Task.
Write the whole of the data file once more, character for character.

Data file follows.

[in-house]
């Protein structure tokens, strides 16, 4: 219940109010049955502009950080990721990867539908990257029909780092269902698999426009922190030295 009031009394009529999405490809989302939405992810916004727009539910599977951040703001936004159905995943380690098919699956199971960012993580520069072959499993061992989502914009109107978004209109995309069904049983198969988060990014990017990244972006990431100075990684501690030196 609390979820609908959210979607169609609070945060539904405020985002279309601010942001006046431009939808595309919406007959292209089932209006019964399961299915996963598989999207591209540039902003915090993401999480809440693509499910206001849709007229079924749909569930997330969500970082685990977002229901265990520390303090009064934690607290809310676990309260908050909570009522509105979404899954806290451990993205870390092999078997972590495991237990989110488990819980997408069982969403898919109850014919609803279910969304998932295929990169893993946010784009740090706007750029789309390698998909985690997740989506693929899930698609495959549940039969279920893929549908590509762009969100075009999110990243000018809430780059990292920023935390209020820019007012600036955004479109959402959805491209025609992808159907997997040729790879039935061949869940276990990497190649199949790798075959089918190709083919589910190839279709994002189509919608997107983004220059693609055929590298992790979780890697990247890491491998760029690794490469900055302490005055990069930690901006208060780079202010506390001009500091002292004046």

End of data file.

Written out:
[in-house]
């Protein structure tokens, strides 16, 4: 219940109010049955502009950080990721990867539908990257029909780092269902698999426009922190030295 009031009394009529999405490809989302939405992810916004727009539910599977951040703001936004159905995943380690098919699956199971960012993580520069072959499993061992989502914009109107978004209109995309069904049983198969988060990014990017990244972006990431100075990684501690030196 609390979820609908959210979607169609609070945060539904405020985002279309601010942001006046431009939808595309919406007959292209089932209006019964399961299915996963598989999207591209540039902003915090993401999480809440693509499910206001849709007229079924749909569930997330969500970082685990977002229901265990520390303090009064934690607290809310676990309260908050909570009522509105979404899954806290451990993205870390092999078997972590495991237990989110488990819980997408069982969403898919109850014919609803279910969304998932295929990169893993946010784009740090706007750029789309390698998909985690997740989506693929899930698609495959549940039969279920893929549908590509762009969100075009999110990243000018809430780059990292920023935390209020820019007012600036955004479109959402959805491209025609992808159907997997040729790879039935061949869940276990990497190649199949790798075959089918190709083919589910190839279709994002189509919608997107983004220059693609055929590298992790979780890697990247890491491998760029690794490469900055302490005055990069930690901006208060780079202010506390001009500091002292004046």